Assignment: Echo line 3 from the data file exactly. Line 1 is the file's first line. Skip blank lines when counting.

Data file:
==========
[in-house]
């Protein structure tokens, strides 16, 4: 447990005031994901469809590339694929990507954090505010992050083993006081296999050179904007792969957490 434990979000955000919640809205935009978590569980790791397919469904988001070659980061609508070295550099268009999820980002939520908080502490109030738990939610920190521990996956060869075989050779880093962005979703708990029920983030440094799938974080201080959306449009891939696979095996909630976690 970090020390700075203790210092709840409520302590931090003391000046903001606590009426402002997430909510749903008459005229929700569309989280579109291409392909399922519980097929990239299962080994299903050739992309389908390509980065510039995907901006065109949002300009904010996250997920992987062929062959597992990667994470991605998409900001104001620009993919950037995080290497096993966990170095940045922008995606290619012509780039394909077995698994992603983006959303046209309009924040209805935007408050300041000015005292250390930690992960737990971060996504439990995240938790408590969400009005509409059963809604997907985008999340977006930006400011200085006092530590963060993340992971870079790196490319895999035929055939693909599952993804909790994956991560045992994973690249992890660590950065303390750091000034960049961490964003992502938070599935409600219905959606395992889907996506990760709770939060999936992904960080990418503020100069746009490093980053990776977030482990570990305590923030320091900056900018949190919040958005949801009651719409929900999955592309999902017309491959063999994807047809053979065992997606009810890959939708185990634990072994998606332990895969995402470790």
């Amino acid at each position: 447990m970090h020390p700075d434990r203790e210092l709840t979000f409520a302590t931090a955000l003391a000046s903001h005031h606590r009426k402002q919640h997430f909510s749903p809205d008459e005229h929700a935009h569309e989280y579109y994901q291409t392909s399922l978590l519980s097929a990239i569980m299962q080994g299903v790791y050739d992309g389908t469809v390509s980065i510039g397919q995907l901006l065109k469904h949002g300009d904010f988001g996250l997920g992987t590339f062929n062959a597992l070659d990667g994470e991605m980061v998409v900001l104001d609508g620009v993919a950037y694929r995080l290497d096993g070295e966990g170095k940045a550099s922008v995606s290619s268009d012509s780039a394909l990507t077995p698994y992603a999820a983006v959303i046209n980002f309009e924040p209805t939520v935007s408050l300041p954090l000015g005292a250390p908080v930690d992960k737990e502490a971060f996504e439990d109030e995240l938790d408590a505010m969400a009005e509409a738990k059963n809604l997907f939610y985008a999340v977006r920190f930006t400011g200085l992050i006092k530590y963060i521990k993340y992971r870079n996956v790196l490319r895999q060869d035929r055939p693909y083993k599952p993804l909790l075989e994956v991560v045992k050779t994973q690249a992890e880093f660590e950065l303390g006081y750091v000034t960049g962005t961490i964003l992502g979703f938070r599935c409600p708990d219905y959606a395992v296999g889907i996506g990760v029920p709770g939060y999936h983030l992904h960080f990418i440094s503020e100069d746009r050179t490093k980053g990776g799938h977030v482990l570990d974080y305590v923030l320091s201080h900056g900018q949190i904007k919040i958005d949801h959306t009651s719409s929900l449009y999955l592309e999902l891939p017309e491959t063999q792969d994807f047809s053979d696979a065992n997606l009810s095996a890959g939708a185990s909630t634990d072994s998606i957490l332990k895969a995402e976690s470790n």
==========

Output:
């Amino acid at each position: 447990m970090h020390p700075d434990r203790e210092l709840t979000f409520a302590t931090a955000l003391a000046s903001h005031h606590r009426k402002q919640h997430f909510s749903p809205d008459e005229h929700a935009h569309e989280y579109y994901q291409t392909s399922l978590l519980s097929a990239i569980m299962q080994g299903v790791y050739d992309g389908t469809v390509s980065i510039g397919q995907l901006l065109k469904h949002g300009d904010f988001g996250l997920g992987t590339f062929n062959a597992l070659d990667g994470e991605m980061v998409v900001l104001d609508g620009v993919a950037y694929r995080l290497d096993g070295e966990g170095k940045a550099s922008v995606s290619s268009d012509s780039a394909l990507t077995p698994y992603a999820a983006v959303i046209n980002f309009e924040p209805t939520v935007s408050l300041p954090l000015g005292a250390p908080v930690d992960k737990e502490a971060f996504e439990d109030e995240l938790d408590a505010m969400a009005e509409a738990k059963n809604l997907f939610y985008a999340v977006r920190f930006t400011g200085l992050i006092k530590y963060i521990k993340y992971r870079n996956v790196l490319r895999q060869d035929r055939p693909y083993k599952p993804l909790l075989e994956v991560v045992k050779t994973q690249a992890e880093f660590e950065l303390g006081y750091v000034t960049g962005t961490i964003l992502g979703f938070r599935c409600p708990d219905y959606a395992v296999g889907i996506g990760v029920p709770g939060y999936h983030l992904h960080f990418i440094s503020e100069d746009r050179t490093k980053g990776g799938h977030v482990l570990d974080y305590v923030l320091s201080h900056g900018q949190i904007k919040i958005d949801h959306t009651s719409s929900l449009y999955l592309e999902l891939p017309e491959t063999q792969d994807f047809s053979d696979a065992n997606l009810s095996a890959g939708a185990s909630t634990d072994s998606i957490l332990k895969a995402e976690s470790n």